Melissa: Hi! Thank you for agreeing to be part of this project!! Do you mind sharing the name you picked for your interview? I’m choosing to, across the board, change names of all participants.
Liam: I picked Liam
Melissa: How long have we known each other?
Liam: A long time!
Melissa: Have you had an experience or experiences which lead you to wonder if there were other people “out there” like you?
Liam: I have spent more than half my life having on and off episodes of depression and depersonalization. Major depressive disorder affects over 16 million adults each year in the U.S. and many of us know what it’s like by experiencing it themselves or because it affected someone they know. However, far fewer people know what depersonalization is. I’ve experienced 3 depersonalization episodes in my life, although it took a while to figure out what it was that I was experiencing which definitely made me wonder if there was anyone else out there experiencing the same thing I was.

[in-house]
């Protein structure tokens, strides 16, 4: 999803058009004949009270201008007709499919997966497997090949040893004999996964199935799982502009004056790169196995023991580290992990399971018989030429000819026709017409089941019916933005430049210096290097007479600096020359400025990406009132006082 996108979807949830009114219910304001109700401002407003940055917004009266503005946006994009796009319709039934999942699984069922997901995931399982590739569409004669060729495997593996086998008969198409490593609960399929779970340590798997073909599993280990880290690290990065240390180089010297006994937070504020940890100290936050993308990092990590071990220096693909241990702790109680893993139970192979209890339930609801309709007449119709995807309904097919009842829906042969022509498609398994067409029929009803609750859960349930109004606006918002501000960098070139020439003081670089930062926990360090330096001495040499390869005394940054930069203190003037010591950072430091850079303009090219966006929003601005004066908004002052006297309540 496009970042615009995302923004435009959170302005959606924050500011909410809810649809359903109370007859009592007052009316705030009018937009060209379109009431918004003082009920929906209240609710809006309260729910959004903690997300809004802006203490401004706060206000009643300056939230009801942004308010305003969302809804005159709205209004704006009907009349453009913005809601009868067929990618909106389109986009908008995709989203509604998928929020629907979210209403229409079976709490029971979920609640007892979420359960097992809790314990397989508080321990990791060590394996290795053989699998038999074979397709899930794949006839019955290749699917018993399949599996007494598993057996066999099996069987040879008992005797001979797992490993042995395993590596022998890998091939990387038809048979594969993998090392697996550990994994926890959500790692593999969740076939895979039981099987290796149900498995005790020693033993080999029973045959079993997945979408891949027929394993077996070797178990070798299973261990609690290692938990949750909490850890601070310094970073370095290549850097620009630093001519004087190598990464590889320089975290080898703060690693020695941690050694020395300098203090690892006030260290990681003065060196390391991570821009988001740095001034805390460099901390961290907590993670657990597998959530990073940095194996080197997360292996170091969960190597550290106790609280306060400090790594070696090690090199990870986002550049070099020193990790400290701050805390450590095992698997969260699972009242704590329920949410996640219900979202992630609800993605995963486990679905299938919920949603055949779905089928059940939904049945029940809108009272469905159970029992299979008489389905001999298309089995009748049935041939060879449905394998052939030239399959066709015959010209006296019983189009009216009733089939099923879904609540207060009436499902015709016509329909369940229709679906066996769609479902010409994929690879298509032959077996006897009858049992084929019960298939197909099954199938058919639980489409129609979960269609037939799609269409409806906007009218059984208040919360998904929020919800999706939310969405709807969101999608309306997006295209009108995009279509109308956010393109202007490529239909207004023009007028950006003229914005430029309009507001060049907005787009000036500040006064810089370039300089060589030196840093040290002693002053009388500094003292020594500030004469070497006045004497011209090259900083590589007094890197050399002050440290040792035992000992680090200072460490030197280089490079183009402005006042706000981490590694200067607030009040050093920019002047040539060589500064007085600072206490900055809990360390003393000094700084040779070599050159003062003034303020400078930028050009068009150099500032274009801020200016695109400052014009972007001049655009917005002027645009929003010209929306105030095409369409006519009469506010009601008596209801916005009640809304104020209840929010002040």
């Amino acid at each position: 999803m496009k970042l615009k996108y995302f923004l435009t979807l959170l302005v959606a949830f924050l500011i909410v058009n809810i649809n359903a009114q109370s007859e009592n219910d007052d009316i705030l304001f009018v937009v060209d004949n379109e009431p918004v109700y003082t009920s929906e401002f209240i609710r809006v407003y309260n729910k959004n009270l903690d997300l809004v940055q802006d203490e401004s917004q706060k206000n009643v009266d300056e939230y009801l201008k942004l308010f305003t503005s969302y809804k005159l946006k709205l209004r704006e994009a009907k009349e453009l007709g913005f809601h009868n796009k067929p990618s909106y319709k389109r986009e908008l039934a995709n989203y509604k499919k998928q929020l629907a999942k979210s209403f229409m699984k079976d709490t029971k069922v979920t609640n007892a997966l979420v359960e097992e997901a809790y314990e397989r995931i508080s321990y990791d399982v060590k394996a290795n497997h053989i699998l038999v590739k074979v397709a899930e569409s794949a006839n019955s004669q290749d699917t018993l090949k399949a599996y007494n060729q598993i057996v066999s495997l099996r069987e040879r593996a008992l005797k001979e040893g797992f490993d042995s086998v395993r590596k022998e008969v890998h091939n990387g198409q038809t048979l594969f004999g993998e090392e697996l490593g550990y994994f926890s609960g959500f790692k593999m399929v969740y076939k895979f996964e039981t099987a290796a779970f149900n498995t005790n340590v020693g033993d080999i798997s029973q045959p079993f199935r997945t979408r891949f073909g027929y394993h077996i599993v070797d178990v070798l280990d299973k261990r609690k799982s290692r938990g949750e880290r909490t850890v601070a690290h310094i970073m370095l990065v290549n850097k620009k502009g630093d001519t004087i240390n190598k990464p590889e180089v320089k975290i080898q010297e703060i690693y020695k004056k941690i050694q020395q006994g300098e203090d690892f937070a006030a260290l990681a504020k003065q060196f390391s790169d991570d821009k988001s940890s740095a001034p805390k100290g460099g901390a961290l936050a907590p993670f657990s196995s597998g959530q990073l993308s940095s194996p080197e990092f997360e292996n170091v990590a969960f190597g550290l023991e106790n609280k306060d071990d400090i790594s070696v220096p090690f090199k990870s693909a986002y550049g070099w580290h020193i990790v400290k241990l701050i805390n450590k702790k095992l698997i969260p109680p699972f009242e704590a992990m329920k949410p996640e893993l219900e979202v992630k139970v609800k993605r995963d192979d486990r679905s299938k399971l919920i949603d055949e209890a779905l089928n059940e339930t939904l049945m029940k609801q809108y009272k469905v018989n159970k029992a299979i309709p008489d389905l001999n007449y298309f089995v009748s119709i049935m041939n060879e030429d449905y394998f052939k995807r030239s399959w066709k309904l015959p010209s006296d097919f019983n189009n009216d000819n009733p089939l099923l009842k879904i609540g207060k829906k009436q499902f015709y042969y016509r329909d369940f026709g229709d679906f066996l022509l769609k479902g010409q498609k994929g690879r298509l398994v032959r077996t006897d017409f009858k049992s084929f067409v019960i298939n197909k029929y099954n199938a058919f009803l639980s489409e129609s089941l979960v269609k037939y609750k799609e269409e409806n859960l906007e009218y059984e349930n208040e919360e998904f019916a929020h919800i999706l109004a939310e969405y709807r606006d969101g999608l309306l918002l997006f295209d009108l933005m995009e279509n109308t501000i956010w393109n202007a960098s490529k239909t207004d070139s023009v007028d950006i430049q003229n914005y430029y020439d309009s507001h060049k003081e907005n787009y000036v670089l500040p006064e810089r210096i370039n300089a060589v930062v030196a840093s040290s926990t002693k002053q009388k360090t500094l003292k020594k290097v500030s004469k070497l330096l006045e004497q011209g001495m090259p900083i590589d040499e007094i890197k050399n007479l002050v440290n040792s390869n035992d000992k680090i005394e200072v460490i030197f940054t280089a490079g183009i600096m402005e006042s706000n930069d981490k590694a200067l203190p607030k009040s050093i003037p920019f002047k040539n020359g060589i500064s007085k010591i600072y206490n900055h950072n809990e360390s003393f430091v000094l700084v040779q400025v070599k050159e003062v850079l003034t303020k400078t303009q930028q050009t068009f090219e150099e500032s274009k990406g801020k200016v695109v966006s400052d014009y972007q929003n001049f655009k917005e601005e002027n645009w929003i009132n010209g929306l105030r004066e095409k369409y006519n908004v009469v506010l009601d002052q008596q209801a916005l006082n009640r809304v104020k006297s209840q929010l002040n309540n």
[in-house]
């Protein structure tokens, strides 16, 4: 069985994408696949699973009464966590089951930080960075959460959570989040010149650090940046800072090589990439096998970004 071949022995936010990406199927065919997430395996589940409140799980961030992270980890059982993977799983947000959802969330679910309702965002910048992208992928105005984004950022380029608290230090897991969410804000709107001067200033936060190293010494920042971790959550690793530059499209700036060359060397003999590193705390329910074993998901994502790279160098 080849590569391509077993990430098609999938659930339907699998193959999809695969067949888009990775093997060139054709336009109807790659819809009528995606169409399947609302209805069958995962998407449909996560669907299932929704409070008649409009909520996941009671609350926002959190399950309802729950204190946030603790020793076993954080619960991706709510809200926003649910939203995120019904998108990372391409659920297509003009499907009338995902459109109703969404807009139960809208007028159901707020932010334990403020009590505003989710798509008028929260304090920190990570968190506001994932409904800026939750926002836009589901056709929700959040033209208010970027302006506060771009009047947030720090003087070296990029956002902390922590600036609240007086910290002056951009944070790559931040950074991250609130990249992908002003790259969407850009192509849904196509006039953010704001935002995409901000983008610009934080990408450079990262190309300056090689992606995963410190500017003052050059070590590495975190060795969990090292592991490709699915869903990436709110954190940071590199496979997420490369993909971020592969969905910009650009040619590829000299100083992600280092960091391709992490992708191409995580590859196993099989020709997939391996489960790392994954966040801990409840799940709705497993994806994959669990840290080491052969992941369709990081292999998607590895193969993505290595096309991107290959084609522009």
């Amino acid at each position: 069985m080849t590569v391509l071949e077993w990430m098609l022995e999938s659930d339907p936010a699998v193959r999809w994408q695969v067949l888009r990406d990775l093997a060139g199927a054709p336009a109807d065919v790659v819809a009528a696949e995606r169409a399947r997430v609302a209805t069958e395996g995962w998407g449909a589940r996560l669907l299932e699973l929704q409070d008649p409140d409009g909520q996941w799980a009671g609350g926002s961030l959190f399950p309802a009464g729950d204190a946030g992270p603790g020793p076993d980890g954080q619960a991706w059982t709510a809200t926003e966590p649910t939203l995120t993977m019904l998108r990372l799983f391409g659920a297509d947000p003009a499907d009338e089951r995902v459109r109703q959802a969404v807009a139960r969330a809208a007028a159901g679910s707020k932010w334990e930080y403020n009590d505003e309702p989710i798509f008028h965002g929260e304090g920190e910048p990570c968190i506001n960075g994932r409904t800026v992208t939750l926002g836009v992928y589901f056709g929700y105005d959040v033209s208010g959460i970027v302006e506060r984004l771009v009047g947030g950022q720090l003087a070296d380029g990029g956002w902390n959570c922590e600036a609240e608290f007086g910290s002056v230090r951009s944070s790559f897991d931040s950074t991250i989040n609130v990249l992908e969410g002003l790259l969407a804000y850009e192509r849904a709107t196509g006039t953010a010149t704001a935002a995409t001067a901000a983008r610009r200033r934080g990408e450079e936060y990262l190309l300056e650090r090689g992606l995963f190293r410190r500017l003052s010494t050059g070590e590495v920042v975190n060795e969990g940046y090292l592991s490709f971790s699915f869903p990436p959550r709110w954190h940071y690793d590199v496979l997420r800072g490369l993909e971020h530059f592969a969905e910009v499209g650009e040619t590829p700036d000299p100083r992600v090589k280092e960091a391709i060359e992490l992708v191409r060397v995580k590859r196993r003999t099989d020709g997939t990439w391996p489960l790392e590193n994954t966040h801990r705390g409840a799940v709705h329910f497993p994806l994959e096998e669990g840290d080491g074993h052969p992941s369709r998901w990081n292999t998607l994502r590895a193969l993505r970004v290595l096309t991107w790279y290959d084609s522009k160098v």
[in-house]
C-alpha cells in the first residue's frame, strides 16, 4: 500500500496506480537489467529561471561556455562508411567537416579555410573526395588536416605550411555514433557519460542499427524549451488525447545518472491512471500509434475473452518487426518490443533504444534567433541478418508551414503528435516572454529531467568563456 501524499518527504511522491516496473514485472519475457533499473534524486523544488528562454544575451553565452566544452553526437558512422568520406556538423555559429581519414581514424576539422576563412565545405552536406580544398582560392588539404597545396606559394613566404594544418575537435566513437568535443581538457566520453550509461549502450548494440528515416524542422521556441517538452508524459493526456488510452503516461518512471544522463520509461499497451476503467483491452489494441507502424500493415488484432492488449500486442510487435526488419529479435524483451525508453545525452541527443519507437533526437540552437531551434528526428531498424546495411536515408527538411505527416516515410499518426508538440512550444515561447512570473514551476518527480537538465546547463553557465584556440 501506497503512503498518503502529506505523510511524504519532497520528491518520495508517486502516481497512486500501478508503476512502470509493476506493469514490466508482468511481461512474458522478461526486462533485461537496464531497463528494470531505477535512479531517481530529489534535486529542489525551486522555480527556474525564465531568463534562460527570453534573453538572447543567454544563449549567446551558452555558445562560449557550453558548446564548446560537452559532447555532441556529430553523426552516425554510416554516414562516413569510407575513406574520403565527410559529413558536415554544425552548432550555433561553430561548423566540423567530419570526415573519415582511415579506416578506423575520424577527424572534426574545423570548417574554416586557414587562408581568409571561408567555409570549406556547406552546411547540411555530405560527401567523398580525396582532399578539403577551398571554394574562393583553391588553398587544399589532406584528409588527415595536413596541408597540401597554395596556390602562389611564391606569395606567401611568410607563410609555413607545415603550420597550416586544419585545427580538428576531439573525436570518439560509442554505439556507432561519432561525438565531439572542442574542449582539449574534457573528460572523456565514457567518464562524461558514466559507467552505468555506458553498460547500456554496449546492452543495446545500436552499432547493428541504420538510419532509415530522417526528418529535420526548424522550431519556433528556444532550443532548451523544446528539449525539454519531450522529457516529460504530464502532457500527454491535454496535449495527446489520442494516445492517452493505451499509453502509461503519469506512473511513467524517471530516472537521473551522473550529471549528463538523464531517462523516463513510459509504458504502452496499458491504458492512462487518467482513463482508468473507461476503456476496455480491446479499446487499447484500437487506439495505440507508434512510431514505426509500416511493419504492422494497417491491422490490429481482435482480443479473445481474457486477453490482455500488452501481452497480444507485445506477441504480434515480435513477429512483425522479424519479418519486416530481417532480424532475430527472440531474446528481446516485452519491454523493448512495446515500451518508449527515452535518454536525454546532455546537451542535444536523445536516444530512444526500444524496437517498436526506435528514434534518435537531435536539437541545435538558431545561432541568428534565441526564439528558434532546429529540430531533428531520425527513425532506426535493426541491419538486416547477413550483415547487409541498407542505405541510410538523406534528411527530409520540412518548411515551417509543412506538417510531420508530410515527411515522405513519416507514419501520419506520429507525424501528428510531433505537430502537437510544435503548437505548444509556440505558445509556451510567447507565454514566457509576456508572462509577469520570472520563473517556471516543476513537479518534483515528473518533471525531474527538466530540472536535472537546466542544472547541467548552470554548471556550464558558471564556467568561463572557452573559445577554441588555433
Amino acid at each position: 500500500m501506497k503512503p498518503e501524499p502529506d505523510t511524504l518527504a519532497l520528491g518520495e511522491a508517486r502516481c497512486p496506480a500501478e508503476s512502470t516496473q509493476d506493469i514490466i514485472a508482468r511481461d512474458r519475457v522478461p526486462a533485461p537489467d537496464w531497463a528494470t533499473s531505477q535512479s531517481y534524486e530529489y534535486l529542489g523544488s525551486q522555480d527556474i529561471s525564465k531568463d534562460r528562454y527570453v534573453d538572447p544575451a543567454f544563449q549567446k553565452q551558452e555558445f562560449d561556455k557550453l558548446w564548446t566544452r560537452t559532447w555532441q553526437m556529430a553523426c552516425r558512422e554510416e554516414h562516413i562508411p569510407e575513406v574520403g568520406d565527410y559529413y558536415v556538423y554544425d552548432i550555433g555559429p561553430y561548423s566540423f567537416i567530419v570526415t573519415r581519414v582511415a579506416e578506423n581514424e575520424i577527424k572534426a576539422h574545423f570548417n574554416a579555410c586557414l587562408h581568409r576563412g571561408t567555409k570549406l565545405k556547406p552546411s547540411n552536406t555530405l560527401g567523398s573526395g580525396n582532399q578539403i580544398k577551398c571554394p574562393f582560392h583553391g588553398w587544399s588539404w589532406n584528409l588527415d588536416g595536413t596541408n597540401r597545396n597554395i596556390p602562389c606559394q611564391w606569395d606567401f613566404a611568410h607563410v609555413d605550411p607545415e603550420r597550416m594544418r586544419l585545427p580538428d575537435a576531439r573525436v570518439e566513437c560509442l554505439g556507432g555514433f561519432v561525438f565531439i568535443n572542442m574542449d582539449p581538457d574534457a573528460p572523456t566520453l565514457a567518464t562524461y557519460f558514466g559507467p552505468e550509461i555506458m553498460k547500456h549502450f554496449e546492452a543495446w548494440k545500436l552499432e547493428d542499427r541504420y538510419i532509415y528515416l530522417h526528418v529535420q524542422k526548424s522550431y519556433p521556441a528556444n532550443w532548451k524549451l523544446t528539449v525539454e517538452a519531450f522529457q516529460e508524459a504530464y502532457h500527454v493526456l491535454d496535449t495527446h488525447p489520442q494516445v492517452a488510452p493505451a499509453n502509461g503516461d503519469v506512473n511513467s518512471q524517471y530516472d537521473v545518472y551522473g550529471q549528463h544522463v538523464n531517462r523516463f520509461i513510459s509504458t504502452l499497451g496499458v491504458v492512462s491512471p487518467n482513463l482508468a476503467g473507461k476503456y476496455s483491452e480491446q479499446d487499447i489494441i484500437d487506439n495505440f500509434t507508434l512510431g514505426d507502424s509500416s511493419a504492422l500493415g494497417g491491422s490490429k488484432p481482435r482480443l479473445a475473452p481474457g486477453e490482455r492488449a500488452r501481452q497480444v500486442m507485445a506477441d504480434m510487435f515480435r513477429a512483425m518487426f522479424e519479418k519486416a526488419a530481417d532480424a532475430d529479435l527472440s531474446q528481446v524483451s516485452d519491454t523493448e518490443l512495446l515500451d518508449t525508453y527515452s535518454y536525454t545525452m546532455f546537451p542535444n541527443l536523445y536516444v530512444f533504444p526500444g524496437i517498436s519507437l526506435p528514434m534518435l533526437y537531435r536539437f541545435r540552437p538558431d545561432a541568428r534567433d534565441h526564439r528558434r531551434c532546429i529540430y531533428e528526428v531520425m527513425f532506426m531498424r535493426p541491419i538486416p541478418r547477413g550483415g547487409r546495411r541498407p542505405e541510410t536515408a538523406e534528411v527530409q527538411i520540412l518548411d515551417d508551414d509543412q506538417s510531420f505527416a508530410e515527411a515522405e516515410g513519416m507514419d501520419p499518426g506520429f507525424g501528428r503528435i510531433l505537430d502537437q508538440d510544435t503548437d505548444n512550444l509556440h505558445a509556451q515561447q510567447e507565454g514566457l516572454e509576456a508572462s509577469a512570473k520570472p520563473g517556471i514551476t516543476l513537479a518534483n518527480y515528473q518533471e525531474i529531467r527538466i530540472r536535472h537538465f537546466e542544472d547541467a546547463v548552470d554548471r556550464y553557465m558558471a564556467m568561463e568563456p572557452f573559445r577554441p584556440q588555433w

It took me a long time to put into worlds how to describe to other people what depersonalization feels like, especially since it can change in how it presents itself over time. For me, it also changes in its severity depending on whether I find a medication that is helping me. At its worst, it feels like you’re in a dream or that nothing around you is real, almost as if you’re living in a simulation. Not only is this completely terrifying, but no one around you can possibly imagine the nightmare you’re experiencing in your own mind. I have never done any heavy drugs, but I would imagine it would feel like an LSD trip gone wrong, and instead of it lasting a few hours, it can last your whole life.